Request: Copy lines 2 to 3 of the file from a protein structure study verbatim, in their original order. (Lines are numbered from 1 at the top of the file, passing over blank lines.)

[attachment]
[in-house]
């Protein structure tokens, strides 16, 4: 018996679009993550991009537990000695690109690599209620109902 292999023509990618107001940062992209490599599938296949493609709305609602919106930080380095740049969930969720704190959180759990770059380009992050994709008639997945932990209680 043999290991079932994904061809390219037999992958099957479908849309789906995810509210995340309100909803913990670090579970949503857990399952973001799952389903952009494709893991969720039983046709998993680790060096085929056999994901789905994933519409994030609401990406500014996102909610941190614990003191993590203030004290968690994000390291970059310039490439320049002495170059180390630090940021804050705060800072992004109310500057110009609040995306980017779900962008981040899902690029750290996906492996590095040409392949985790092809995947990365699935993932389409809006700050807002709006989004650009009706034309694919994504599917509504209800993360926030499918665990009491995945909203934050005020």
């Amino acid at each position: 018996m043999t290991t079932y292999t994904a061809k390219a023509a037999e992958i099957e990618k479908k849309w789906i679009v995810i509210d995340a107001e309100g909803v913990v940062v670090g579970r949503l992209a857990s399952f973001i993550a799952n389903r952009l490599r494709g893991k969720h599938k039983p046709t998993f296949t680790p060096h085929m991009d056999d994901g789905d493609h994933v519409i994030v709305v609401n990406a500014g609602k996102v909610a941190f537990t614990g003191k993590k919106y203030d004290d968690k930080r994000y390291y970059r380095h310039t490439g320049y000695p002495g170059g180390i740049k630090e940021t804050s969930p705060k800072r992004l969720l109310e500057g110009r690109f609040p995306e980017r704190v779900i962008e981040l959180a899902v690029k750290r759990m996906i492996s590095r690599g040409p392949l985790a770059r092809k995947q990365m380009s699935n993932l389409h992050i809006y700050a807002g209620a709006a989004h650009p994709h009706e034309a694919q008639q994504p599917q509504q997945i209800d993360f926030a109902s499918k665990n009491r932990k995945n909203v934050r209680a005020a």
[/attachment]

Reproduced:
């Protein structure tokens, strides 16, 4: 018996679009993550991009537990000695690109690599209620109902 292999023509990618107001940062992209490599599938296949493609709305609602919106930080380095740049969930969720704190959180759990770059380009992050994709008639997945932990209680 043999290991079932994904061809390219037999992958099957479908849309789906995810509210995340309100909803913990670090579970949503857990399952973001799952389903952009494709893991969720039983046709998993680790060096085929056999994901789905994933519409994030609401990406500014996102909610941190614990003191993590203030004290968690994000390291970059310039490439320049002495170059180390630090940021804050705060800072992004109310500057110009609040995306980017779900962008981040899902690029750290996906492996590095040409392949985790092809995947990365699935993932389409809006700050807002709006989004650009009706034309694919994504599917509504209800993360926030499918665990009491995945909203934050005020």
């Amino acid at each position: 018996m043999t290991t079932y292999t994904a061809k390219a023509a037999e992958i099957e990618k479908k849309w789906i679009v995810i509210d995340a107001e309100g909803v913990v940062v670090g579970r949503l992209a857990s399952f973001i993550a799952n389903r952009l490599r494709g893991k969720h599938k039983p046709t998993f296949t680790p060096h085929m991009d056999d994901g789905d493609h994933v519409i994030v709305v609401n990406a500014g609602k996102v909610a941190f537990t614990g003191k993590k919106y203030d004290d968690k930080r994000y390291y970059r380095h310039t490439g320049y000695p002495g170059g180390i740049k630090e940021t804050s969930p705060k800072r992004l969720l109310e500057g110009r690109f609040p995306e980017r704190v779900i962008e981040l959180a899902v690029k750290r759990m996906i492996s590095r690599g040409p392949l985790a770059r092809k995947q990365m380009s699935n993932l389409h992050i809006y700050a807002g209620a709006a989004h650009p994709h009706e034309a694919q008639q994504p599917q509504q997945i209800d993360f926030a109902s499918k665990n009491r932990k995945n909203v934050r209680a005020a």